I am a community college graduate, educated and successful
Dennis G. Hall
- Dennis G. Hall was formerly Vice President for Research at Vanderbilt University.
It’s that time of year again, when college students head to campus for the start of the new semester. Some are first-time students. I remember sending each child off to first grade when it was their turn.
Those were bittersweet moments. My wife and I were happy they got into college, but sad to be home without them.
My own admission to college a few years ago was quite different. I was a first generation college student.
My mother only attended high school for one year, and my father never attended high school. The only way for me to move forward financially was to live at home with my parents for her two years while attending the local community college, now known as Southwestern Illinois College.
I didn’t really have what anyone would consider a career path.My whole plan was to start college and then graduate.
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Community Colleges Can Be Assets
Community colleges were an integral part of that plan. The community college business has a long history. Like several other states at the time, my home state of Illinois was a place where people seeking vocational training and, like me, hoping to continue their education at his four-year institution. For both, I was serious about community college.
Illinois is home to the oldest continuously operating community college in the United States, Joliet Junior College near Chicago, founded in 1901.
While enrolled full-time, I worked part-time at a local business during the academic year and full-time during the summer to save enough money to enroll in a four-year college through a combination of loans and scholarships. I transferred to
more:Nashville State Community College creates an environment in which students can excel.opinion
My experience was not unusual. Many of my high school classmates who attended college went straight to the four-year campus, but a significant number chose the community college route.
Today, millions of students are enrolled in over 1,000 community colleges nationwide. Tennessee has 13 of them, overseen by the Tennessee Board of Trustees, including our own Nashville State Community College.
Working 25 hours a week and going to college full time while studying, doing homework and maintaining a social life was at times hectic but manageable. To be honest, I look back on these two years with nostalgia.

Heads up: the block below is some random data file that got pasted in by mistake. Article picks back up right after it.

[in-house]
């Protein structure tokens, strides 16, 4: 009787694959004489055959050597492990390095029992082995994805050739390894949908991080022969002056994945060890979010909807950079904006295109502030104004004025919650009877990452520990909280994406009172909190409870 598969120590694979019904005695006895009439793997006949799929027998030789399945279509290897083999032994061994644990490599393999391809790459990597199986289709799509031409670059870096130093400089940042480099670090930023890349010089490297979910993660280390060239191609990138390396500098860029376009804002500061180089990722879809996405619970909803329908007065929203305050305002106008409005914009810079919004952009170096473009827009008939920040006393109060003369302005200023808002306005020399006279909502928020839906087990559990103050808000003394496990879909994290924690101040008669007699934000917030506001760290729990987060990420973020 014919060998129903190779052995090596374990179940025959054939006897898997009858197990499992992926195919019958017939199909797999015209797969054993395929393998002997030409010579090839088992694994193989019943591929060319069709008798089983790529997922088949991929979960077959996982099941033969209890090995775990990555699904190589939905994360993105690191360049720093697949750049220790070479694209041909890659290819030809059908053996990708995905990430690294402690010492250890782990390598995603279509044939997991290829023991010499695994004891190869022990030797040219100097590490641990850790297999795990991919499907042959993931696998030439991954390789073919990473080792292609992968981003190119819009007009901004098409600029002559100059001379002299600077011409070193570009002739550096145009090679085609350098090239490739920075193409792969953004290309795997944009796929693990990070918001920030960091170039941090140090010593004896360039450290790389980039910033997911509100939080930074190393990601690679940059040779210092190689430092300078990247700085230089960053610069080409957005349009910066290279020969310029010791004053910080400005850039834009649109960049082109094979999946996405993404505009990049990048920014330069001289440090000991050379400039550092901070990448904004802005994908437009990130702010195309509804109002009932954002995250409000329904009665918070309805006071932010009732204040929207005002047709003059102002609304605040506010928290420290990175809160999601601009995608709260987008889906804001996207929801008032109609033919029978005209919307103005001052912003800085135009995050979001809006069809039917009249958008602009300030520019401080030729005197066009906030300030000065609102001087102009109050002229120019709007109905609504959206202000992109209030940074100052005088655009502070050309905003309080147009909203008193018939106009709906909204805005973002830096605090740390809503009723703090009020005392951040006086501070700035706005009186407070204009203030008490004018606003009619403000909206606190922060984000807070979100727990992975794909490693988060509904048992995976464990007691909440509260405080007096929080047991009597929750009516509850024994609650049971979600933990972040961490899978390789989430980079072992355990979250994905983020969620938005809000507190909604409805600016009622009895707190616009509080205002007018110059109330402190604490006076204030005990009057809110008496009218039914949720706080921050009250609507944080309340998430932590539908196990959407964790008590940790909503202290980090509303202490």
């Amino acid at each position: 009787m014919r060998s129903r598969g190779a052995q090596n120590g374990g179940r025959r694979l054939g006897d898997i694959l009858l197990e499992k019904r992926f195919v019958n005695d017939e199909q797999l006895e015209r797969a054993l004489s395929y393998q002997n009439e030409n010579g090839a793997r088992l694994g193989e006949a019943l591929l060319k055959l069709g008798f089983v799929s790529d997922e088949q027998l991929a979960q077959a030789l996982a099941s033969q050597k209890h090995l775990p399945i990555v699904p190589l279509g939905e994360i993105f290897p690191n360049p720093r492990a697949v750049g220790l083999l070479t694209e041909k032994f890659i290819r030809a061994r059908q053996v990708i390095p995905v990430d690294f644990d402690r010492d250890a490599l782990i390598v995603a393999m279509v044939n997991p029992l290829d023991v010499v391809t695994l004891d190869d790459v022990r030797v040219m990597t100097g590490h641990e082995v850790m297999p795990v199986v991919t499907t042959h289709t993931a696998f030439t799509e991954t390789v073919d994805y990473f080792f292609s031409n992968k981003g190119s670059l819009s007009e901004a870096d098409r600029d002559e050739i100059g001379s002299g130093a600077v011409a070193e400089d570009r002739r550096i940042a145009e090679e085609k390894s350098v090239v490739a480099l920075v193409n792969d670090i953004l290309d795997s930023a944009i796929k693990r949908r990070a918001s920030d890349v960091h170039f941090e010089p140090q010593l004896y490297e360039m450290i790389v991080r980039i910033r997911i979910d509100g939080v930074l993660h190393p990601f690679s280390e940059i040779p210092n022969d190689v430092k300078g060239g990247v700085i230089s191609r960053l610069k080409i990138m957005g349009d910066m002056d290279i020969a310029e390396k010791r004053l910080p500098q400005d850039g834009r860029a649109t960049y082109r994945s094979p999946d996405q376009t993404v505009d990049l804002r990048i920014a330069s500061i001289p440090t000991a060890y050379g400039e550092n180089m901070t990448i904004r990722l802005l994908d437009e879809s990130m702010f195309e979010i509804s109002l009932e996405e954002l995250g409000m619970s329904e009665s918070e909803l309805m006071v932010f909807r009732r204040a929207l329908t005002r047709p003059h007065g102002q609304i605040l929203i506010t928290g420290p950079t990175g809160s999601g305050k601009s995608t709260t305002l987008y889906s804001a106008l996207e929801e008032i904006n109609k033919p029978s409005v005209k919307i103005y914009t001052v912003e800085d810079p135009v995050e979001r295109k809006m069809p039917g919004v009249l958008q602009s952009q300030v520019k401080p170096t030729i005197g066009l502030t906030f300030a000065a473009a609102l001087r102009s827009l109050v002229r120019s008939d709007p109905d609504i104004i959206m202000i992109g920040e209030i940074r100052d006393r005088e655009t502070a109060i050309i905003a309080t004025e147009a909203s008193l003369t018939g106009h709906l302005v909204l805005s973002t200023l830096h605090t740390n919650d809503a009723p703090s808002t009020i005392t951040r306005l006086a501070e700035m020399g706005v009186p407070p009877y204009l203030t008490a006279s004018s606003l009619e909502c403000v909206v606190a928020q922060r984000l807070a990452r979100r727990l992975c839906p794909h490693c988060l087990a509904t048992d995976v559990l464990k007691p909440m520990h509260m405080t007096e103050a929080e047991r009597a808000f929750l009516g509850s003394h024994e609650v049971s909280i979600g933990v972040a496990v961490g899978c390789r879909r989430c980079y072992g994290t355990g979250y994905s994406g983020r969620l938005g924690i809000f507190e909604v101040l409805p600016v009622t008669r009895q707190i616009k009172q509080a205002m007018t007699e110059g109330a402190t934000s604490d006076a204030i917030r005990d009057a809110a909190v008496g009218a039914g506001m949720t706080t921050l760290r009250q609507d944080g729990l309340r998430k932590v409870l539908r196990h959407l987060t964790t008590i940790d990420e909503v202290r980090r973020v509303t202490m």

It went well. The University of Illinois at Urbana, which he wanted to transfer to, took courses that matched those required at his University of Champaign (UIUC). The requirements were detailed in his UIUC catalog, so planning was easy.
All my courses have been successfully transferred to UIUC with no loss of credit. By the time my parents sent me off to college, I had taken her two years of community college courses in preparation for the next step.
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Community colleges can be gateways to career paths
Two years later, I graduated from UIUC with a BS in Physics. From there, I went on to graduate school and continued my studies.
As reported in this newspaper and elsewhere, community college enrollment is declining both locally and nationally. The pandemic may have been a factor.
Rather than delving into possible reasons for that decline, my purpose here is to offer encouragement. There are millions of others.
A community college is a community that provides practical opportunities for students who wish to attend college when personal circumstances make it difficult or impossible to attend a four-year boarding college immediately after high school. is an asset of Financial assistance, such as the Tennessee Promise Program, is often available.
Community colleges are accessible and a successful starting point for your education and career. They provide what many of us need most: a way to get started.
Dennis G. Hall was Vice President for Research, Graduate School Dean, Professor of Physics, and Professor of Electrical Engineering at Vanderbilt University. He retired from Vanderbilt University at the end of 2015 and is now Dean and Professor Emeritus.